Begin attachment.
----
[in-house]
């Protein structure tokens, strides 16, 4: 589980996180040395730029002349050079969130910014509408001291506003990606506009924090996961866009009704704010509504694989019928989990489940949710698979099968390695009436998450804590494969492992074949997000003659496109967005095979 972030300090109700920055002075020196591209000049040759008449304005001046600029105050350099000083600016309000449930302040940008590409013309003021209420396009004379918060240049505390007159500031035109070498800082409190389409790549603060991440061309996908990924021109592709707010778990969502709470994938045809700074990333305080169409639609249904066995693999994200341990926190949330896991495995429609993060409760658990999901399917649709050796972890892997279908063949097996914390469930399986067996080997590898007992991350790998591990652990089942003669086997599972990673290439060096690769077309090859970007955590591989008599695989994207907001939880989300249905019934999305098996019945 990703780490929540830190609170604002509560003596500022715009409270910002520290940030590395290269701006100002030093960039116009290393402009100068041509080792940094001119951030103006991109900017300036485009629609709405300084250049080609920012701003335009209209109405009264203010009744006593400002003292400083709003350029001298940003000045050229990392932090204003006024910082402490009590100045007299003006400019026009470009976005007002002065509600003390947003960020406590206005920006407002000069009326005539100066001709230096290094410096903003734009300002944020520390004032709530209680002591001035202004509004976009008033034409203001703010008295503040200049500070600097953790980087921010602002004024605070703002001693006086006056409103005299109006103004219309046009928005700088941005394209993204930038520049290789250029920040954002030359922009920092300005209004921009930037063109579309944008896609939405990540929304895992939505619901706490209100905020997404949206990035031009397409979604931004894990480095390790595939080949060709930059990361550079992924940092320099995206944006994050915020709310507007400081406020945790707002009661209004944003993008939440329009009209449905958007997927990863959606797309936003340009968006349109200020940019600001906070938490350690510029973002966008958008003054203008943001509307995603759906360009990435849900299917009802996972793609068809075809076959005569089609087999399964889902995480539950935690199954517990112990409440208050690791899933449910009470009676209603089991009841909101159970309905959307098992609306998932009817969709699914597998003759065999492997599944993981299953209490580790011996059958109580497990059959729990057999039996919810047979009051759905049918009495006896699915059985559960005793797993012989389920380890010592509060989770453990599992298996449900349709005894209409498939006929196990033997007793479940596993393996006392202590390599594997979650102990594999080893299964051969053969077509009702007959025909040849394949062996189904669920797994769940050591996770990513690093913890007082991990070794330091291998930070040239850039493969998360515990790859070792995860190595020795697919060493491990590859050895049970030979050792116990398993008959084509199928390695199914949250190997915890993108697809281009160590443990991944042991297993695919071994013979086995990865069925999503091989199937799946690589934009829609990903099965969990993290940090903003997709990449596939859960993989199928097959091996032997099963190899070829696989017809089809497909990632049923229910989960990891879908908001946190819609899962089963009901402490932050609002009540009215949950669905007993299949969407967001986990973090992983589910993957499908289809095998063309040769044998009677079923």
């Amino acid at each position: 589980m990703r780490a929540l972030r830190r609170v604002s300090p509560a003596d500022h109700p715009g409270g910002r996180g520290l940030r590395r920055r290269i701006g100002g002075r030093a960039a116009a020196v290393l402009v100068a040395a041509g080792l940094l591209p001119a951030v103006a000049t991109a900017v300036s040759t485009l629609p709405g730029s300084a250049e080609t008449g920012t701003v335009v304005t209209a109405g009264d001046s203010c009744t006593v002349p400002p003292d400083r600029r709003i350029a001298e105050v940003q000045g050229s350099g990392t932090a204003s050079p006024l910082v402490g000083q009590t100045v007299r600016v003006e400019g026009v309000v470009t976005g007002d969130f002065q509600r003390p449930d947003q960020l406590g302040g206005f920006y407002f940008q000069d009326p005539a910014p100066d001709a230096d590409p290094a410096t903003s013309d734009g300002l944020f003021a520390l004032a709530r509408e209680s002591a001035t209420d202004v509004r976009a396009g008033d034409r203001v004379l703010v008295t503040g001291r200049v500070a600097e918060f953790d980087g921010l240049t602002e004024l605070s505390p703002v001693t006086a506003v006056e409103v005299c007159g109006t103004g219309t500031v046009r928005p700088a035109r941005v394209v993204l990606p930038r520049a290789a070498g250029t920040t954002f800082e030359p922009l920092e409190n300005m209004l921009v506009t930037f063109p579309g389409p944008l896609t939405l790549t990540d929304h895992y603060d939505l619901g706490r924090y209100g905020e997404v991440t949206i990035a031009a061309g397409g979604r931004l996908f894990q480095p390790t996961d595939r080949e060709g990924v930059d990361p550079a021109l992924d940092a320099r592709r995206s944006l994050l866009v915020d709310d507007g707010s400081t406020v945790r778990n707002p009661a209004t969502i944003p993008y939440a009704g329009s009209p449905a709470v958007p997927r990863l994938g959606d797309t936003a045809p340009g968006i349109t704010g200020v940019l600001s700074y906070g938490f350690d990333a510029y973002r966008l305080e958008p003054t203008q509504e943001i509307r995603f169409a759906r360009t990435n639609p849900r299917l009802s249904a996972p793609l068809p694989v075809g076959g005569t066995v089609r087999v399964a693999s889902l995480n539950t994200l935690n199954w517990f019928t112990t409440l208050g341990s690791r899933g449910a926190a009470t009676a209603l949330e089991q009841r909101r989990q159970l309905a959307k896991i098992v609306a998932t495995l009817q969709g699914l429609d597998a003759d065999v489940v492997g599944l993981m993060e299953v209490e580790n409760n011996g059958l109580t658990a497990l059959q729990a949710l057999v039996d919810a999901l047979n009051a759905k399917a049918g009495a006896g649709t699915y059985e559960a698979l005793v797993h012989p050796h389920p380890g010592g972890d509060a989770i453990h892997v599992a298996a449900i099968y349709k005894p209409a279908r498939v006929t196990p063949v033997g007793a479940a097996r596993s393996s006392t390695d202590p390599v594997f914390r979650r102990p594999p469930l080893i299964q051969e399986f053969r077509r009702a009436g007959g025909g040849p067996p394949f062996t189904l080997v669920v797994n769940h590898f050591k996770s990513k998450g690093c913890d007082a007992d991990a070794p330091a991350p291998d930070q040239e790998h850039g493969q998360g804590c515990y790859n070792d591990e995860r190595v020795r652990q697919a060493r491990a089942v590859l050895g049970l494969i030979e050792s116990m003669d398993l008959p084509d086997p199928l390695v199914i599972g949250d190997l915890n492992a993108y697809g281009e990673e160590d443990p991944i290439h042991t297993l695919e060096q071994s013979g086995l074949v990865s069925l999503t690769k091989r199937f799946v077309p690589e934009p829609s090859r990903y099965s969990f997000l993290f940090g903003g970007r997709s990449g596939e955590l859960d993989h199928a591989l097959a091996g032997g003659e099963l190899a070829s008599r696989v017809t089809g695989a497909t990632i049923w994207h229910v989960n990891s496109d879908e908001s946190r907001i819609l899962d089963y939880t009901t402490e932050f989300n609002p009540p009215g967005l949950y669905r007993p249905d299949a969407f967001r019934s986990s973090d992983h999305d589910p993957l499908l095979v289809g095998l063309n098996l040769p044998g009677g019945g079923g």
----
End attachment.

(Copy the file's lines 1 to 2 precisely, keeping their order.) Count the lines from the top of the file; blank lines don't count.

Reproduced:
[in-house]
């Protein structure tokens, strides 16, 4: 589980996180040395730029002349050079969130910014509408001291506003990606506009924090996961866009009704704010509504694989019928989990489940949710698979099968390695009436998450804590494969492992074949997000003659496109967005095979 972030300090109700920055002075020196591209000049040759008449304005001046600029105050350099000083600016309000449930302040940008590409013309003021209420396009004379918060240049505390007159500031035109070498800082409190389409790549603060991440061309996908990924021109592709707010778990969502709470994938045809700074990333305080169409639609249904066995693999994200341990926190949330896991495995429609993060409760658990999901399917649709050796972890892997279908063949097996914390469930399986067996080997590898007992991350790998591990652990089942003669086997599972990673290439060096690769077309090859970007955590591989008599695989994207907001939880989300249905019934999305098996019945 990703780490929540830190609170604002509560003596500022715009409270910002520290940030590395290269701006100002030093960039116009290393402009100068041509080792940094001119951030103006991109900017300036485009629609709405300084250049080609920012701003335009209209109405009264203010009744006593400002003292400083709003350029001298940003000045050229990392932090204003006024910082402490009590100045007299003006400019026009470009976005007002002065509600003390947003960020406590206005920006407002000069009326005539100066001709230096290094410096903003734009300002944020520390004032709530209680002591001035202004509004976009008033034409203001703010008295503040200049500070600097953790980087921010602002004024605070703002001693006086006056409103005299109006103004219309046009928005700088941005394209993204930038520049290789250029920040954002030359922009920092300005209004921009930037063109579309944008896609939405990540929304895992939505619901706490209100905020997404949206990035031009397409979604931004894990480095390790595939080949060709930059990361550079992924940092320099995206944006994050915020709310507007400081406020945790707002009661209004944003993008939440329009009209449905958007997927990863959606797309936003340009968006349109200020940019600001906070938490350690510029973002966008958008003054203008943001509307995603759906360009990435849900299917009802996972793609068809075809076959005569089609087999399964889902995480539950935690199954517990112990409440208050690791899933449910009470009676209603089991009841909101159970309905959307098992609306998932009817969709699914597998003759065999492997599944993981299953209490580790011996059958109580497990059959729990057999039996919810047979009051759905049918009495006896699915059985559960005793797993012989389920380890010592509060989770453990599992298996449900349709005894209409498939006929196990033997007793479940596993393996006392202590390599594997979650102990594999080893299964051969053969077509009702007959025909040849394949062996189904669920797994769940050591996770990513690093913890007082991990070794330091291998930070040239850039493969998360515990790859070792995860190595020795697919060493491990590859050895049970030979050792116990398993008959084509199928390695199914949250190997915890993108697809281009160590443990991944042991297993695919071994013979086995990865069925999503091989199937799946690589934009829609990903099965969990993290940090903003997709990449596939859960993989199928097959091996032997099963190899070829696989017809089809497909990632049923229910989960990891879908908001946190819609899962089963009901402490932050609002009540009215949950669905007993299949969407967001986990973090992983589910993957499908289809095998063309040769044998009677079923």